Park Insurance Agency is no longer in business, nor would you be able to dial that phone number.
The fences helped discourage patients from throwing themselves down the stairs.
The Blacksmith Shop (right) was connected to the Bunk House (left) via this narrow walkway. This is likely due to the fire risk in each building. The left building had a cooking stove and furnace for heat and the right building had a small industrial furnace to repair mining equipment. A little walkway would mean that a fire on one side would be easier to fight from the other.
“To make a prairie it takes a clover and one bee, One clover, and a bee, And revery. The revery alone will do, If bees are few.” ― Emily Dickinson
About a century later. A view of the main factory building, looking toward the two furnaces.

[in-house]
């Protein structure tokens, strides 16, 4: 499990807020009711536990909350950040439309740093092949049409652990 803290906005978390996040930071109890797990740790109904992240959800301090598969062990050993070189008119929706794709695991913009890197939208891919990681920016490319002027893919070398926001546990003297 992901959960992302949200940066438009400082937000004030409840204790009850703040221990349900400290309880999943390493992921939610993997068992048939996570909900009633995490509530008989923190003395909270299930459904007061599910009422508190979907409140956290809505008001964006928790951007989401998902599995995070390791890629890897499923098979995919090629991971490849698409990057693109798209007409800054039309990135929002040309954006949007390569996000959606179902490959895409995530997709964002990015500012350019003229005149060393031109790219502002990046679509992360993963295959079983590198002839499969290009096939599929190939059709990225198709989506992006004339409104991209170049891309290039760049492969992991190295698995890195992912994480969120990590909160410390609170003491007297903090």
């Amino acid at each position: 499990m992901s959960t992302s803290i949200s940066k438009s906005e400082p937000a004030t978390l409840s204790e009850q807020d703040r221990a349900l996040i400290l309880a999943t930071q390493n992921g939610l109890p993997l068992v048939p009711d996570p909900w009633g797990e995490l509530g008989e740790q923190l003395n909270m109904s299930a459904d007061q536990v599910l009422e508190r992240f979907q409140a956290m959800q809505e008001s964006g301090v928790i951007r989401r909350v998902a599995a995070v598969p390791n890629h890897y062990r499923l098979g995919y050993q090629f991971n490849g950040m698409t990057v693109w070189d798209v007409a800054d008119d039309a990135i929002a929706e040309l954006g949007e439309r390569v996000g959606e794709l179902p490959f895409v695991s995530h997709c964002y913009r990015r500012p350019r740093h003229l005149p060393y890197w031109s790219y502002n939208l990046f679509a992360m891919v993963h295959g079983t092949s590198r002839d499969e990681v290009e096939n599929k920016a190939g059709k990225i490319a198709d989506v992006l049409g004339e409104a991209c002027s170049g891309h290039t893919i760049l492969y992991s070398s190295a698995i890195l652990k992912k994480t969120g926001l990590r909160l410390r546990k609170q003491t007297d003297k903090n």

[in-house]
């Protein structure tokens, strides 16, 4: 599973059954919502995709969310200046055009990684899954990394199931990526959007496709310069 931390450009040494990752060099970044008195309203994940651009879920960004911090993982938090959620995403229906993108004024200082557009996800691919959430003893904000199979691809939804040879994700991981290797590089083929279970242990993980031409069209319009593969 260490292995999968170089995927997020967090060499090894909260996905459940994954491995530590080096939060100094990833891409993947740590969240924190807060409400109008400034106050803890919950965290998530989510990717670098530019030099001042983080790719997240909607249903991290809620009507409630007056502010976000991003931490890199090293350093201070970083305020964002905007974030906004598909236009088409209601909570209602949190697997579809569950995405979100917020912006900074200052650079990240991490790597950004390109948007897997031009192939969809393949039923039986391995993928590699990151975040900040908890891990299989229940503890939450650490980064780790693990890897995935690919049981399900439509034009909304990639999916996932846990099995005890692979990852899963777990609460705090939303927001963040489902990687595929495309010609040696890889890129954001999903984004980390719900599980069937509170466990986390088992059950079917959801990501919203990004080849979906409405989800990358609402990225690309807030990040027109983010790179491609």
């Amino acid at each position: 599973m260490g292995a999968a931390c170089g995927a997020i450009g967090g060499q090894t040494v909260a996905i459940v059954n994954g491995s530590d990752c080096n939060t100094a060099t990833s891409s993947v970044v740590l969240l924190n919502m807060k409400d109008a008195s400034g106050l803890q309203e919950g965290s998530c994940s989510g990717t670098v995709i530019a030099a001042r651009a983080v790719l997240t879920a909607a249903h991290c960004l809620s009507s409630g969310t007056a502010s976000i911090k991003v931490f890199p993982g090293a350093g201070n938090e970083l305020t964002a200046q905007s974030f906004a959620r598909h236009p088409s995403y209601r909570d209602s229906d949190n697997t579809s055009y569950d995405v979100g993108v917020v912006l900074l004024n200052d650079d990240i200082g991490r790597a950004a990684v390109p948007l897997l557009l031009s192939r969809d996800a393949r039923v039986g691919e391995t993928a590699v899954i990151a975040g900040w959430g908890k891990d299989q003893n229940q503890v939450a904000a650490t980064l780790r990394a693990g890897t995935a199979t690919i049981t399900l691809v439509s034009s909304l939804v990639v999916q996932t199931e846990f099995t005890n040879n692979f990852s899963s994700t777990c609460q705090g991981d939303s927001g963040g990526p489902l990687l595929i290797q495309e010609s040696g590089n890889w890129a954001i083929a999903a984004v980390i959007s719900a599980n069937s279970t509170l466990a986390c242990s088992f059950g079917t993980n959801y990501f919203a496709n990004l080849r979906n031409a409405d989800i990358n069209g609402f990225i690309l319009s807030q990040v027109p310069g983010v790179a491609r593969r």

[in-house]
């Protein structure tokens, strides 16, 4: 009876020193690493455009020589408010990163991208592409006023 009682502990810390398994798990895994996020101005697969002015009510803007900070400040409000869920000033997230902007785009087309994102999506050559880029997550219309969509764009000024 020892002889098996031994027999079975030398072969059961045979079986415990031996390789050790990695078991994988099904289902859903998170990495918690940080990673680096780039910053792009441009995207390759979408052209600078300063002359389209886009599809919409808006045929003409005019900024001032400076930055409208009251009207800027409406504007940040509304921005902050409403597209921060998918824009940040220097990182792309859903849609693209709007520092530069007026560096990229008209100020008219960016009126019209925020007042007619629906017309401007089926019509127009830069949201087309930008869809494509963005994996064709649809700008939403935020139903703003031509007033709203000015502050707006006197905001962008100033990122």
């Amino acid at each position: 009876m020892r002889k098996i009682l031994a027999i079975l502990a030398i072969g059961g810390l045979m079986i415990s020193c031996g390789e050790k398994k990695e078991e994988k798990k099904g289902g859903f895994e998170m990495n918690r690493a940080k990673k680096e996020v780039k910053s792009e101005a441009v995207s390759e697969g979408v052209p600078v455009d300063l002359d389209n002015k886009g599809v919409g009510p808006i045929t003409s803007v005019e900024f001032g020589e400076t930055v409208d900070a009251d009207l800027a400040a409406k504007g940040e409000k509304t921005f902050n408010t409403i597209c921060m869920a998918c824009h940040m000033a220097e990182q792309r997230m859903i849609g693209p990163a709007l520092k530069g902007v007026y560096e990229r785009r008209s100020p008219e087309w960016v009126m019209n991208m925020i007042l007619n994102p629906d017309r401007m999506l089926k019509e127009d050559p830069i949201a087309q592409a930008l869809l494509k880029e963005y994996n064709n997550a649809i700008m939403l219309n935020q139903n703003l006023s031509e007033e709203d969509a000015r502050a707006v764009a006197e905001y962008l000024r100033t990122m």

Beautiful details in the plaster moulding have been preserved by the sheer height of this room between the cathedral and auditorium.
Left: A medium storage chamber with access to an interconnecting steam tunnel at ceiling height. This room also has various smashed toilets. Why? Because dead toilets–all of them–always find a home in a cave. Center: Steps go past a +-intersection, left goes deeper, right goes to utility tunnels for the brewery, forward used to go to the brewery basement… it’s now backfilled. Left from the backfill is a small hallway; see ‘Backfill Self Portrait’. Center-Right: Utility tunnels tie knots between the brewery’s demolished basement and its caves. Right: Most of the storage volume is in large chambers down this causeway.
Looking out of the American diesel crane at the gantry crane that ran the length of the dock.
My guess is that the Capitol Hotel closed and Adler bought up some of their equipment.